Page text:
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In August of this year occurred a most horrible affair in this county, long remembered and not yet entirely forgotten. A Mr. John Morrow lived five or six miles south of Springfield with his wife, a most estimable lady, and one or two children. Mrs. Morrow was a sister of the Hunt brothers, well known in the county.

At the time in question, Mr. Morrow had been absent from home on business, and his wife was left alone in the house, which was in an isolated quarter, remote from other houses. A negro man named Martin, belonging to the Danforth estate, had been engaged in hauling past the residence of Mrs. Morrow and knew that she was alone. Taking advantage of her condition the black villain came to the house, fought his way in, despite the frantic efforts to repulse him on the part of the poor Woman, who threw hot water on him and resisted him as best as she could until her strength gave out, and at last succeeded in perpetrating that nameless crime for which there is no adequate earthly punishment.

As soon as possible Mrs. Morrow gave the alarm, and soon a dozen or more negroes upon whom the least suspicion fell were apprehended and brought before her for identification. It seems that she was unacquainted with the brute who had dealt so cruelly and outrageously with her. At last "Mart." Danforth was brought to her and she at once recognized him. There were other circumstances tending to connect him with the offense, and he was at once arrested and taken to Springfield, and placed under guard in a room on the east side of the square. Here he confessed his guilt in the presence of the officers and others, and exhibited the wounds on his breast made by the scalding water thrown by Mrs. Morrow. There was not the slightest doubt of his guilt, without any mitigating circumstances whatever.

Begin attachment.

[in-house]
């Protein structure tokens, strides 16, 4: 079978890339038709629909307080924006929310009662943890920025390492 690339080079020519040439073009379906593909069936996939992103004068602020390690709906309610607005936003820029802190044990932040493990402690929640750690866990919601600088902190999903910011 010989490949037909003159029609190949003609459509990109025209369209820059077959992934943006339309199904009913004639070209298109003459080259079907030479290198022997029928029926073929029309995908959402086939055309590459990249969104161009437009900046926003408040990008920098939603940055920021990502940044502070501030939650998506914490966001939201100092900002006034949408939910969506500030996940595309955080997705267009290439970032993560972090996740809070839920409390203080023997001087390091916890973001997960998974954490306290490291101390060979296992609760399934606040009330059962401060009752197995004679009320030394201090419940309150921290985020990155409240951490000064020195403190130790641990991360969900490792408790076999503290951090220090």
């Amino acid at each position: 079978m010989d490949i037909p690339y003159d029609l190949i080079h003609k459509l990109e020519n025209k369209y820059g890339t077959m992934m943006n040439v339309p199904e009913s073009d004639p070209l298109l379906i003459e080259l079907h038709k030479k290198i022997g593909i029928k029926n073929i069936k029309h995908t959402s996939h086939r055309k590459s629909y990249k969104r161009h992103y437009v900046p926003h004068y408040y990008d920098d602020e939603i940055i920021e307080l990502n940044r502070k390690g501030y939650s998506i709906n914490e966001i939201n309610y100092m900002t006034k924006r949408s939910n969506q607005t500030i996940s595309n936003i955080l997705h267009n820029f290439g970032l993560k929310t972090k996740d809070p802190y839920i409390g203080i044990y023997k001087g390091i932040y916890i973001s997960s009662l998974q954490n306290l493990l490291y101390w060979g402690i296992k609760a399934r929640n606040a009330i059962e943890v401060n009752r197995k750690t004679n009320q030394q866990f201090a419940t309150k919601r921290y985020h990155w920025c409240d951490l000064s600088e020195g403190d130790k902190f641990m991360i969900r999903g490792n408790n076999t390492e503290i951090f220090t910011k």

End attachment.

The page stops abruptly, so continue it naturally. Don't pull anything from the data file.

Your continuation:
Court was in session at the time, and "Mart." alias "Martin," was promptly indicted. Before he could be tried, however, or even arraigned for trial, a mob of men made their way up to the room where the negro was confined, on the east side of the square, took him away from his guards, hurried him down the stairs and through the streets to a tree which stood on the north side of Jordan, west of where the cotton factory now stands, and strung him up. In a few minutes he was dead. The body was cut down and given hasty burial. Afterwards It was "resurrected," and dissected by a Springfield physician. No attempt was ever made to punish those composing the vigilance committee, and, August 19, the circuit attorney dismissed the case against Martin, without stating the reason why, and so the matter ended.

In view of all the circumstances, without justifying mob violence in general, it is proper to state that there was excuse for this one act of lawlessness on the part of those who hung Mart Danforth. Negro men were prone to commit offenses of the most terrible character upon unprotected and defenseless white women, and it is said that many a crime of this description was perpetrated in this quarter of Missouri that went unpunished, because of the unwillingness of the poor victim to make public her horrible misfortune. Women were afraid to be left alone or to travel unprotected, and this was a state of affairs not to be borne with complacency. The law then provided no punishment, save a mutilation that rendered the commission of a second offense of the kind impossible, and this was not considered a penalty at all adequate to the gravity of the offense.

This same year in Saline county, three negroes were hung for outrages upon white women, and one was burned for murder. A few years before, in Jasper county, two negroes had murdered a physician, outraged his wife, then murdered her and burned her body, and that of her children in the house where she lived. The perpetrators were caught and burned to death in the Diamond Grove. Greene county people were not alone in taking the law into their own hands In extreme cases. Nine years thereafter it was deemed necessary to apply the same remedy for the perpetration of rape -- in the case of "Bud" Isbells taking off.

(History of Greene County, Westerm Historical Company, 1883)


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